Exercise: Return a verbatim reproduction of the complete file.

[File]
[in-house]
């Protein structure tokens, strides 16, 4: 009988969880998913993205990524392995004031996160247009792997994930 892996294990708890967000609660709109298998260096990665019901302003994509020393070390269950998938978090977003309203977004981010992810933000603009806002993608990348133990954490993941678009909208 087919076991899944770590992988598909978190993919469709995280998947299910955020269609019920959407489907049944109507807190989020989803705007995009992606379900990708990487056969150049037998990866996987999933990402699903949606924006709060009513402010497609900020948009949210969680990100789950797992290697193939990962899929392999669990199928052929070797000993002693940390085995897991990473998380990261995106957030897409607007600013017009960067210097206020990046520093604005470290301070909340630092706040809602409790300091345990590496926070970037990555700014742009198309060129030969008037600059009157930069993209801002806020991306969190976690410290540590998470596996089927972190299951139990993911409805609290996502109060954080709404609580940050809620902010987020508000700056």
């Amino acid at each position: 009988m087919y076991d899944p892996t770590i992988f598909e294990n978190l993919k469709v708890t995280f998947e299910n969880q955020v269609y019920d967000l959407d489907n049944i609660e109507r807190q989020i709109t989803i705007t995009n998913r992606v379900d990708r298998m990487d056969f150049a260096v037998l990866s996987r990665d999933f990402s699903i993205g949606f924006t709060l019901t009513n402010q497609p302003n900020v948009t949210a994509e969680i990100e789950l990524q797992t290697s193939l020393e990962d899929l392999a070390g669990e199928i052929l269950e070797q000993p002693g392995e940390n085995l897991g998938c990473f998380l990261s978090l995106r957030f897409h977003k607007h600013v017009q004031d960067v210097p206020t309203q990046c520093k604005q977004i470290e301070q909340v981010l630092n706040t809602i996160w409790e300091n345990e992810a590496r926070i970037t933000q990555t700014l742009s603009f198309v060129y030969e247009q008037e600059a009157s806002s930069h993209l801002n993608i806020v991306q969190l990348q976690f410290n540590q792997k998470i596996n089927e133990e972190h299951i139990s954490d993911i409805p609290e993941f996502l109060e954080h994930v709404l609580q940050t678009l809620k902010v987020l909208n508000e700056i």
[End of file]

[in-house]
């Protein structure tokens, strides 16, 4: 009988969880998913993205990524392995004031996160247009792997994930 892996294990708890967000609660709109298998260096990665019901302003994509020393070390269950998938978090977003309203977004981010992810933000603009806002993608990348133990954490993941678009909208 087919076991899944770590992988598909978190993919469709995280998947299910955020269609019920959407489907049944109507807190989020989803705007995009992606379900990708990487056969150049037998990866996987999933990402699903949606924006709060009513402010497609900020948009949210969680990100789950797992290697193939990962899929392999669990199928052929070797000993002693940390085995897991990473998380990261995106957030897409607007600013017009960067210097206020990046520093604005470290301070909340630092706040809602409790300091345990590496926070970037990555700014742009198309060129030969008037600059009157930069993209801002806020991306969190976690410290540590998470596996089927972190299951139990993911409805609290996502109060954080709404609580940050809620902010987020508000700056």
């Amino acid at each position: 009988m087919y076991d899944p892996t770590i992988f598909e294990n978190l993919k469709v708890t995280f998947e299910n969880q955020v269609y019920d967000l959407d489907n049944i609660e109507r807190q989020i709109t989803i705007t995009n998913r992606v379900d990708r298998m990487d056969f150049a260096v037998l990866s996987r990665d999933f990402s699903i993205g949606f924006t709060l019901t009513n402010q497609p302003n900020v948009t949210a994509e969680i990100e789950l990524q797992t290697s193939l020393e990962d899929l392999a070390g669990e199928i052929l269950e070797q000993p002693g392995e940390n085995l897991g998938c990473f998380l990261s978090l995106r957030f897409h977003k607007h600013v017009q004031d960067v210097p206020t309203q990046c520093k604005q977004i470290e301070q909340v981010l630092n706040t809602i996160w409790e300091n345990e992810a590496r926070i970037t933000q990555t700014l742009s603009f198309v060129y030969e247009q008037e600059a009157s806002s930069h993209l801002n993608i806020v991306q969190l990348q976690f410290n540590q792997k998470i596996n089927e133990e972190h299951i139990s954490d993911i409805p609290e993941f996502l109060e954080h994930v709404l609580q940050t678009l809620k902010v987020l909208n508000e700056i």